Environmental Degradation in the Ikorodu Sub-Urban Lagos - Lagoon Coastal Environment, Nigeria
Shakirudeen Odunuga*, Samuel Udofia, Opeyemi Esther Osho, Olubunmi Adegun
Department of Geography, University of Lagos, Lagos, Nigeria
Human activities exert great pressures on the environment which in turn cause environmental stresses of various intensities depending on the factors involved and the sensitivity of the receiving environment.
This study examines the effects of anthropogenic activities along the sub-urban lagoon fragile coastal ecosystem using DPSIR framework.
The results show that the study area has undergone a tremendous change between 1964 and 2015 with the built up area increasing to about 1,080 ha (17.87%) in 2015 from 224 ha (1.32%) in 1964 at an average growth rate of 16.78ha per annum. The nature of the degradation includes an increasing fragility of the ecosystem through the emergence and expansion of wetlands, flooding and erosion as well as a reduction in the benefits from the ecosystem services. Population growth, between 2006 and 2015 for Ikorodu LGA, estimated at 8.84% per annum serves as the most important driving force in reducing the quality of the environment. This is in addition to Pressures emanating from anthropogenic activities. The state of the environment shows continuous resource exploitation (fishing and sand mining) with the impacts of the pressures coming from water pollution, bank erosion, biodiversity loss and flooding. Although there has been a strong policy formulation response from the government, weak implementation is a major challenge.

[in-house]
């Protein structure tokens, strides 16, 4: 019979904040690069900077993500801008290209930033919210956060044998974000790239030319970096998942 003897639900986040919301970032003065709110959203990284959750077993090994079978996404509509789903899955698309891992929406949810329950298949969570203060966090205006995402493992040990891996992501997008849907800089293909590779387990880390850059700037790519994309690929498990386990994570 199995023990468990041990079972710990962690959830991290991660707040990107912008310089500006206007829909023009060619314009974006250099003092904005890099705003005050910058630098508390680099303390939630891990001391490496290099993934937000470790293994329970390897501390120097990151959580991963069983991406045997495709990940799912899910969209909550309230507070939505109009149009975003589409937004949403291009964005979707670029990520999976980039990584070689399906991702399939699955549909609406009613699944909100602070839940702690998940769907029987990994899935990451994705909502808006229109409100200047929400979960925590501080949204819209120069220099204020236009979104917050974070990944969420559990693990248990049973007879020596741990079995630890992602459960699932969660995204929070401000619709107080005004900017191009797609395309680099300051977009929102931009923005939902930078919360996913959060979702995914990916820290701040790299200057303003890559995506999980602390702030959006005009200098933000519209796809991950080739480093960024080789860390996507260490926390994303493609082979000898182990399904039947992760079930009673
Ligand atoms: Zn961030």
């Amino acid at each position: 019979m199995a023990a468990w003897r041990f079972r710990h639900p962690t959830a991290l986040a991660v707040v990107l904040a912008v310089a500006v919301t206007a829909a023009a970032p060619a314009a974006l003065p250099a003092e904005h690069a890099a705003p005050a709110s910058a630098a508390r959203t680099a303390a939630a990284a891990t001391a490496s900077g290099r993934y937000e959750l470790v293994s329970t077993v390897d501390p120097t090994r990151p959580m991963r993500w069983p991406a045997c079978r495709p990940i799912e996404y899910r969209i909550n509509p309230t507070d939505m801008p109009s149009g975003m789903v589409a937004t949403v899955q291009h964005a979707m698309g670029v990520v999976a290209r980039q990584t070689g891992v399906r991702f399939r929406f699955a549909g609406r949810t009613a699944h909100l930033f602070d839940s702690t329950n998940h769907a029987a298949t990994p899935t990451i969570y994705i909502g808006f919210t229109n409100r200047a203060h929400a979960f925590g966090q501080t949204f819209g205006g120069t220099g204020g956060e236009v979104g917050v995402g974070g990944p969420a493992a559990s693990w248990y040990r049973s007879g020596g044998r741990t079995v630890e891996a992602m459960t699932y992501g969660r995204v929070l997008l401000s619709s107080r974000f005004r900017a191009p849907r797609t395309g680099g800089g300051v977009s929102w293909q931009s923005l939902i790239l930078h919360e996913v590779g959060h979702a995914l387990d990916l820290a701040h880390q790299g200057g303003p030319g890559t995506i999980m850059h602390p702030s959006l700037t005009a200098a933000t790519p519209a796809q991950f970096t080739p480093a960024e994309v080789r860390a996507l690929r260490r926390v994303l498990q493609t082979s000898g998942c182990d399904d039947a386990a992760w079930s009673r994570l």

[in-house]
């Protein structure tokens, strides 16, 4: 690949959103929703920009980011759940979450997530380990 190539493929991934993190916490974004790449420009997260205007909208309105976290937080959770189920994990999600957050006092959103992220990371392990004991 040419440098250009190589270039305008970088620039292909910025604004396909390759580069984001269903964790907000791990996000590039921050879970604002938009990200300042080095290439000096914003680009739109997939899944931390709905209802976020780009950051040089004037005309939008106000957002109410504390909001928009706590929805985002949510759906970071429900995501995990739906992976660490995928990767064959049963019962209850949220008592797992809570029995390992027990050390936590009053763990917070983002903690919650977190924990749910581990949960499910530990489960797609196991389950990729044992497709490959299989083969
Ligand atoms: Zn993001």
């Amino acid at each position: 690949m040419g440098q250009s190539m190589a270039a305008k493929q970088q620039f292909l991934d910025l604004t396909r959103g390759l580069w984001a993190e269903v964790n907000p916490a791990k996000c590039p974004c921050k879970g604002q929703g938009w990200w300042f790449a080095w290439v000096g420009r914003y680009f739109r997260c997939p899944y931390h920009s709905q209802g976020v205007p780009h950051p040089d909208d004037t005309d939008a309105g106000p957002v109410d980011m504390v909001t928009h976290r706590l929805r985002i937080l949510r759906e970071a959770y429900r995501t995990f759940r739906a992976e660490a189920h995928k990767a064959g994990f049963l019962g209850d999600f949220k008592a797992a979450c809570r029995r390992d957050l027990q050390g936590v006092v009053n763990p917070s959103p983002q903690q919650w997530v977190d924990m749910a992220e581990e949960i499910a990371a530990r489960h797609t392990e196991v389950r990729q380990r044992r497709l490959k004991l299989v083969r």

The study recommends public awareness campaigns and the implementation of existing policies to ensure a sustainable sub-urban lagoon coastal environment..
Keywords: Land use, Urbanisation, Deforestation, Ecosystem services, Fishing and sand mining, Water pollution.
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* Address correspondence to this author Department of Geography, University of Lagos, Lagos, Nigeria; Tel: 234-8037232665; E-mail: email@example.com